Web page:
Several U.S. states join Texas anti-trust lawsuit against Google

A Google sign is shown at one of the company’s office complexes in Irvine, California, U.S.

Alaska, Florida, Montana, Nevada, and Puerto Rico have joined a lawsuit filed by Texas and others against Google, which accuse it of breaking antitrust law to boost its already dominant online advertising business, Texas Attorney General Ken Paxton said on Tuesday.

The lawsuit was one of five filed last year by the federal government or states against two big tech platforms, Alphabet Inc’s Google and Facebook Inc .

“Our coalition looks forward to holding Google accountable for its illegal conduct and reforming Google’s practices in the future. And we are confident Google will be forced to pay for its misconduct through significant financial penalties,” Paxton said in the statement.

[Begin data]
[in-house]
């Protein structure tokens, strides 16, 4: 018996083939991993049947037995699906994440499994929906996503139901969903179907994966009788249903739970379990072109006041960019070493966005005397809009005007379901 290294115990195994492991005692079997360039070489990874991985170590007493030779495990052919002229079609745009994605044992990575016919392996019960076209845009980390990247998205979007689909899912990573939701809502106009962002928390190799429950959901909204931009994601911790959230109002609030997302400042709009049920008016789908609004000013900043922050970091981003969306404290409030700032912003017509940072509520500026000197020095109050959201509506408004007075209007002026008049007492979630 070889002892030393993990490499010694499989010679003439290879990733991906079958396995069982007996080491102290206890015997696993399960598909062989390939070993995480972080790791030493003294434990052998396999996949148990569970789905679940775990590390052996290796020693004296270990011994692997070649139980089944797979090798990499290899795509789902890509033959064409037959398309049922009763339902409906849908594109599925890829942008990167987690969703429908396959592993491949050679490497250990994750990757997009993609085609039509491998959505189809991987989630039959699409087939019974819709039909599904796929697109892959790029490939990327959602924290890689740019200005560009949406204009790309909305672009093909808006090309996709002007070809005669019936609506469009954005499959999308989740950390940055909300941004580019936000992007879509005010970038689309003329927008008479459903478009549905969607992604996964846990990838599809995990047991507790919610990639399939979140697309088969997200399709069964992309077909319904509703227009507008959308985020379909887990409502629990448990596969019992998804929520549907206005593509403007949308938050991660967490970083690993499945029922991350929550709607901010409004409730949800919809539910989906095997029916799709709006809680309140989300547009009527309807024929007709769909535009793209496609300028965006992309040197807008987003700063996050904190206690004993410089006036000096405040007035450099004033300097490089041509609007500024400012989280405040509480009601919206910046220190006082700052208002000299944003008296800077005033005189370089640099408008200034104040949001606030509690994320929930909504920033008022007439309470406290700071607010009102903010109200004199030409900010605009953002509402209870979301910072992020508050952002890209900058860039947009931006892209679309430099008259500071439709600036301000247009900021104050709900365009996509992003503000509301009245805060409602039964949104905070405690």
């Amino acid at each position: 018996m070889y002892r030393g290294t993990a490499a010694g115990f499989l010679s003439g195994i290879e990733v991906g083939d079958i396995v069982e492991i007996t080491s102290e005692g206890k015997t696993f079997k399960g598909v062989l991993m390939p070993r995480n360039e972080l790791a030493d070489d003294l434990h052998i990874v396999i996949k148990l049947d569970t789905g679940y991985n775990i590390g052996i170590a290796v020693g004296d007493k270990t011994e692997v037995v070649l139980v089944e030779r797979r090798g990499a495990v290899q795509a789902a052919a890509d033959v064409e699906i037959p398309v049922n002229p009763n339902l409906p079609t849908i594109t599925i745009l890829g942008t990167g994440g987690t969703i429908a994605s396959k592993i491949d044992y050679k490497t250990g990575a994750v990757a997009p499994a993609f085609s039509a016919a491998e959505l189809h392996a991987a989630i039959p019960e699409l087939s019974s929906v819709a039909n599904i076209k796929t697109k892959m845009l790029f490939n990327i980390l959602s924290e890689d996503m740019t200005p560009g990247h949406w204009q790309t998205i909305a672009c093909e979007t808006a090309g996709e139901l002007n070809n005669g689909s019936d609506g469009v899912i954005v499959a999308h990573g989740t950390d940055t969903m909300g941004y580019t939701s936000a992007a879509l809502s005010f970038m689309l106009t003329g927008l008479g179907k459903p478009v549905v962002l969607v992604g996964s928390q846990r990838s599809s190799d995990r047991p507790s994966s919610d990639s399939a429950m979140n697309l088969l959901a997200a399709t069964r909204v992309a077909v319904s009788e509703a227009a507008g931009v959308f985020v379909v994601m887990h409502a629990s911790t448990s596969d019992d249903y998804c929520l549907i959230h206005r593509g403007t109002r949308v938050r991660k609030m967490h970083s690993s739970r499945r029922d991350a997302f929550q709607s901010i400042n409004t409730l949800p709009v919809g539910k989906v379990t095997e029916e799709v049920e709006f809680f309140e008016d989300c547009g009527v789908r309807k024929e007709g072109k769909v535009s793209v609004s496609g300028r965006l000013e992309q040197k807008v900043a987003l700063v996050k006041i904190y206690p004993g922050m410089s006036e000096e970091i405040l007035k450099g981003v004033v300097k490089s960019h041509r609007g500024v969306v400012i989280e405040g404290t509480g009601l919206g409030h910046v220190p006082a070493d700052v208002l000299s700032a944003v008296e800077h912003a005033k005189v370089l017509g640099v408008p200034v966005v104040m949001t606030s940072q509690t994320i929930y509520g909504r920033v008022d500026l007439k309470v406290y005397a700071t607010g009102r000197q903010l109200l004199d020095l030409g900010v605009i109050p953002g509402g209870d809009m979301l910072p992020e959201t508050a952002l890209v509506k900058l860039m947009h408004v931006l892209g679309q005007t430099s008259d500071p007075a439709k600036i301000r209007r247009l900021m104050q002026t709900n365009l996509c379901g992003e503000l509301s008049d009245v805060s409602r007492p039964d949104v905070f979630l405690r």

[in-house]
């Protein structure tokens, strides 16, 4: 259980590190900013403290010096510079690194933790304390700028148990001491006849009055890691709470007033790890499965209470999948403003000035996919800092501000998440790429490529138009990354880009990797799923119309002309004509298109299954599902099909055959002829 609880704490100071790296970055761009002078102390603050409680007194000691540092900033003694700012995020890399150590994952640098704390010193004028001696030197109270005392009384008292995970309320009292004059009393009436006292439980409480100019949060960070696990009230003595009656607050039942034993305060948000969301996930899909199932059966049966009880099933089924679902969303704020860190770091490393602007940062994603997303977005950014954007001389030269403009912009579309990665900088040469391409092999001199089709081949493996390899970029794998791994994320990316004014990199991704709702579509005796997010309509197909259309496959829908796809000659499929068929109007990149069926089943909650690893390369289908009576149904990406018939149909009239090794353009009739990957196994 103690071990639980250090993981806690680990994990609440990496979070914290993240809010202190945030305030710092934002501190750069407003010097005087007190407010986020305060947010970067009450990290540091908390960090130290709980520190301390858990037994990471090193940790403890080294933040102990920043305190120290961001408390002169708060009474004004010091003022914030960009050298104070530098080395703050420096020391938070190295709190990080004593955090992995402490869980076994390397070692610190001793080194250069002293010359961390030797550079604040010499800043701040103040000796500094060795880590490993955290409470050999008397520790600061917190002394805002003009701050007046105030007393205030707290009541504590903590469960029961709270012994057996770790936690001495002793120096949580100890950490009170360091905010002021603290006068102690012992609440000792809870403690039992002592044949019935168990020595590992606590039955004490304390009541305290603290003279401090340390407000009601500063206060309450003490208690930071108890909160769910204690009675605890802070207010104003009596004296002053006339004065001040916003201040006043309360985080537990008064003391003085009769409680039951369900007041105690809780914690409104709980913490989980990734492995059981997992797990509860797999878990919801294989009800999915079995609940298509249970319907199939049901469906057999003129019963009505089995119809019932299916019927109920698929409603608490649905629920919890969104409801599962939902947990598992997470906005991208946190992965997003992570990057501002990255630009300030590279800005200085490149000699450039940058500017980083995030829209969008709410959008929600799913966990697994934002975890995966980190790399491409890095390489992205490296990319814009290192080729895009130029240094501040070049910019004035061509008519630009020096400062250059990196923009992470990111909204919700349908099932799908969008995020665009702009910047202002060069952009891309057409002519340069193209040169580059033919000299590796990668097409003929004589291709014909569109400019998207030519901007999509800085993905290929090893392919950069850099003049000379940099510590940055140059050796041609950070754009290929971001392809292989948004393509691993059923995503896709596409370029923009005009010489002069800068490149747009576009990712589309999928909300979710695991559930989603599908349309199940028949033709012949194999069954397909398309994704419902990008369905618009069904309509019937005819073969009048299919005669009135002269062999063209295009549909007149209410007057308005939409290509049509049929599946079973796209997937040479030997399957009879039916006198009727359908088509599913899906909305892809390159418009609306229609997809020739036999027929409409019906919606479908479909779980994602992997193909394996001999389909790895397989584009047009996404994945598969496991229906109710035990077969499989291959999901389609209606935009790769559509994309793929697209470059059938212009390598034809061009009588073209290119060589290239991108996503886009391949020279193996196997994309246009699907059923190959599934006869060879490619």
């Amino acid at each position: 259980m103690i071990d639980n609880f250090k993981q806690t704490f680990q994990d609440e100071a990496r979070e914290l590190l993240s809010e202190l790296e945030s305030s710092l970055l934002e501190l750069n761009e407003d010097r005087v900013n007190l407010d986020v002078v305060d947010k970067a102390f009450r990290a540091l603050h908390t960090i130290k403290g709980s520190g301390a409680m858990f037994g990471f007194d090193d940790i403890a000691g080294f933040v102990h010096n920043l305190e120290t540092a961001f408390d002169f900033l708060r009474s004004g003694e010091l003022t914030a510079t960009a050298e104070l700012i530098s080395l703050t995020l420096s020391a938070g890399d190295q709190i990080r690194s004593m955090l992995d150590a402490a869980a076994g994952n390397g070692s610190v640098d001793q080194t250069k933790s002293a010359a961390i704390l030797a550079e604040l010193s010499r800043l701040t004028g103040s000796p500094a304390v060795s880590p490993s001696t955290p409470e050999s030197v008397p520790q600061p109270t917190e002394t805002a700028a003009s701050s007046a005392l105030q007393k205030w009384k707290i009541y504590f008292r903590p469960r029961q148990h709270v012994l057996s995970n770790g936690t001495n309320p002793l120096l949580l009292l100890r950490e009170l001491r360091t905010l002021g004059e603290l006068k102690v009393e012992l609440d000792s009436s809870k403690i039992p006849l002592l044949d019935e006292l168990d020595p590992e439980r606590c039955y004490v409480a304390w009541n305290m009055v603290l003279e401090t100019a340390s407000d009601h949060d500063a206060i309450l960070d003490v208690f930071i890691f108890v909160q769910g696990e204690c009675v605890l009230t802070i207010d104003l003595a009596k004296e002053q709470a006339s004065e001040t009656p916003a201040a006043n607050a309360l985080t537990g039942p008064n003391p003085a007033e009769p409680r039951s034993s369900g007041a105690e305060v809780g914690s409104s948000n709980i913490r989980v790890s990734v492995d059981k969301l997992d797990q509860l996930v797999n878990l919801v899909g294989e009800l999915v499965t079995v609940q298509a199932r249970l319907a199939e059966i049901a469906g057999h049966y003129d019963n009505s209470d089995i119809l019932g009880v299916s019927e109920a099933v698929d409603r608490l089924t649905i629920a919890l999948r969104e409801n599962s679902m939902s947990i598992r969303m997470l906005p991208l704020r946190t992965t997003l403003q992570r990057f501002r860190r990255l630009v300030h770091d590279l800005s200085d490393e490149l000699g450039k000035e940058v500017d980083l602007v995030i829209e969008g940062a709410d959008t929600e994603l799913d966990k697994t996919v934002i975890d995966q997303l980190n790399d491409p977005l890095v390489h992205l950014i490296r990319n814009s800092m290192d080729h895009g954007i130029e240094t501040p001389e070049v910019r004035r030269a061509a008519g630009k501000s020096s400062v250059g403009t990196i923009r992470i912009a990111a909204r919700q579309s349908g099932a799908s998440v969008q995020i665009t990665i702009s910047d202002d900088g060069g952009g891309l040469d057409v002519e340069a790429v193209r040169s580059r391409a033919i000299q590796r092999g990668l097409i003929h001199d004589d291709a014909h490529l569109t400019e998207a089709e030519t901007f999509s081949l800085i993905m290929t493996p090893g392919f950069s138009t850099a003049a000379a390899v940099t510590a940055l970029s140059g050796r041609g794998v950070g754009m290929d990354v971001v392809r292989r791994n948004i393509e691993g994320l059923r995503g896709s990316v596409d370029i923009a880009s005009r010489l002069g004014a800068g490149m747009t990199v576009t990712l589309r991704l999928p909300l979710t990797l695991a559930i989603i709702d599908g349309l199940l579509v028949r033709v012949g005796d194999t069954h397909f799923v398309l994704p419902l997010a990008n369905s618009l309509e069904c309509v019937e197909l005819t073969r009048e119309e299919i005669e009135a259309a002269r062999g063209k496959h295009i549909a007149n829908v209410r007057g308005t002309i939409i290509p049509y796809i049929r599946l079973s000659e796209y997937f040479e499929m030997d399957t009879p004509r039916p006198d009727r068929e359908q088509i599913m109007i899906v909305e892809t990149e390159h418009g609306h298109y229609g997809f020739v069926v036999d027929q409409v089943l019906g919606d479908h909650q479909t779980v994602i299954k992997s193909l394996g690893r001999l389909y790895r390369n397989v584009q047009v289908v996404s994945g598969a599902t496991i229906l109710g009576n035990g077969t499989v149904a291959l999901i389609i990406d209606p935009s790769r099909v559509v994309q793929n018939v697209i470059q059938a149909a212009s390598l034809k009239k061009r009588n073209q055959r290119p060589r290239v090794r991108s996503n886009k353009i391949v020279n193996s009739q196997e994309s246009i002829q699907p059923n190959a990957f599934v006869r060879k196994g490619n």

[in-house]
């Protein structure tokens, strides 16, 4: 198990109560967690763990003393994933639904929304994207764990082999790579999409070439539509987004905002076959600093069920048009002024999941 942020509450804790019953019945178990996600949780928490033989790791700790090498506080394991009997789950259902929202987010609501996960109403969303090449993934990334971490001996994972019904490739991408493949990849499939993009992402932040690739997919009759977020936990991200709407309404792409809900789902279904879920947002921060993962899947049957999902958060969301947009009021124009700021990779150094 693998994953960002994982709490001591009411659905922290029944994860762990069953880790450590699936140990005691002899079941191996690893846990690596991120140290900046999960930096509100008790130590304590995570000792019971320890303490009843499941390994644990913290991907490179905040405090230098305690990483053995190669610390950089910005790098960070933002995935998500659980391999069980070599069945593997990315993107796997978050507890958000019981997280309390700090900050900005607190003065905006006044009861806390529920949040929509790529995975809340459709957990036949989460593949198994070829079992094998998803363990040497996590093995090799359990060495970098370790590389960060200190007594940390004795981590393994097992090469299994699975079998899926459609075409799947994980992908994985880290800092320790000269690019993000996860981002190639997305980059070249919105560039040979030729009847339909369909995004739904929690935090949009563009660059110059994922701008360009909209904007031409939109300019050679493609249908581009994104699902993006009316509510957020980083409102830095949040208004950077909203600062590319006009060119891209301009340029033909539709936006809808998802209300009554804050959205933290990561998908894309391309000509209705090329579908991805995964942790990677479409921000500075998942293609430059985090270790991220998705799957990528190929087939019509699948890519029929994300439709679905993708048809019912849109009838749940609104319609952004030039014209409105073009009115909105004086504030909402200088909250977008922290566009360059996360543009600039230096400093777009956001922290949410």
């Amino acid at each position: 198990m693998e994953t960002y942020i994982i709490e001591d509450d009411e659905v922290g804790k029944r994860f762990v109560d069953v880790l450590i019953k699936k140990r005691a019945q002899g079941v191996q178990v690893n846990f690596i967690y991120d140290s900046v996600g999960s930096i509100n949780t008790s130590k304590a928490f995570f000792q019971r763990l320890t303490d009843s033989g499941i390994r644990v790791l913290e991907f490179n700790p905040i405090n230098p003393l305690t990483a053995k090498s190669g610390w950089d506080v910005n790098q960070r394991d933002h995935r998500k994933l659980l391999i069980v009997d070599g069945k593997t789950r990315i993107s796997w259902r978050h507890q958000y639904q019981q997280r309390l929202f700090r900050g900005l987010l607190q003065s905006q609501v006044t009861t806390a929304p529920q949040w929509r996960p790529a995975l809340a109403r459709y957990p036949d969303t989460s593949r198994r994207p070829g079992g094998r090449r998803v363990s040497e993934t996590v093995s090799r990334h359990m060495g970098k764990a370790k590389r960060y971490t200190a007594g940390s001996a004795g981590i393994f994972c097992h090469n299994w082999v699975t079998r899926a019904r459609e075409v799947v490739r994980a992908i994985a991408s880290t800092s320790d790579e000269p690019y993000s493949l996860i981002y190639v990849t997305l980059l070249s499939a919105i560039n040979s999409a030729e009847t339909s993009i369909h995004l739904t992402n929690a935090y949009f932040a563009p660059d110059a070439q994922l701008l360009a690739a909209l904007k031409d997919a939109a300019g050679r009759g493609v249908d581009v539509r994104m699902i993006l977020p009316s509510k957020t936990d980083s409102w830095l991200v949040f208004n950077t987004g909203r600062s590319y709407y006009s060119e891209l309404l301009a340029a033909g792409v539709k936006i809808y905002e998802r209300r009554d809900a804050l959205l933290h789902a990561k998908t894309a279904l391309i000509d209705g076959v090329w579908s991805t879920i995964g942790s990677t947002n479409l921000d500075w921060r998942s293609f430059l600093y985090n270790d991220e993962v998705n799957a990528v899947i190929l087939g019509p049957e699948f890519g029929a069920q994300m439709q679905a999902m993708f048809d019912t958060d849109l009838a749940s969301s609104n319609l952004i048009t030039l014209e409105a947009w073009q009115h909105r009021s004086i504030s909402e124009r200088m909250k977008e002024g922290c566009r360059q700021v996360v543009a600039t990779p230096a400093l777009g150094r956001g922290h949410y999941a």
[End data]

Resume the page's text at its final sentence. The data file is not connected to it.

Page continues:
Google has asked for the Texas federal court to move the case to California, where it is fighting similar cases. This is to be discussed in a hearing on Thursday.

The lawsuit accuses Google of violating the law in how it dominates the steps in the process of placing digital advertising. Publishers complain that one result has been lower revenues. Google has denied wrongdoing.

Concern generally about the power of Big Tech, including Amazon.com Inc and Apple Inc, in the U.S. economy and in the political sphere has prompted calls for tougher regulation, including more money for enforcers, as well as tougher antitrust law.

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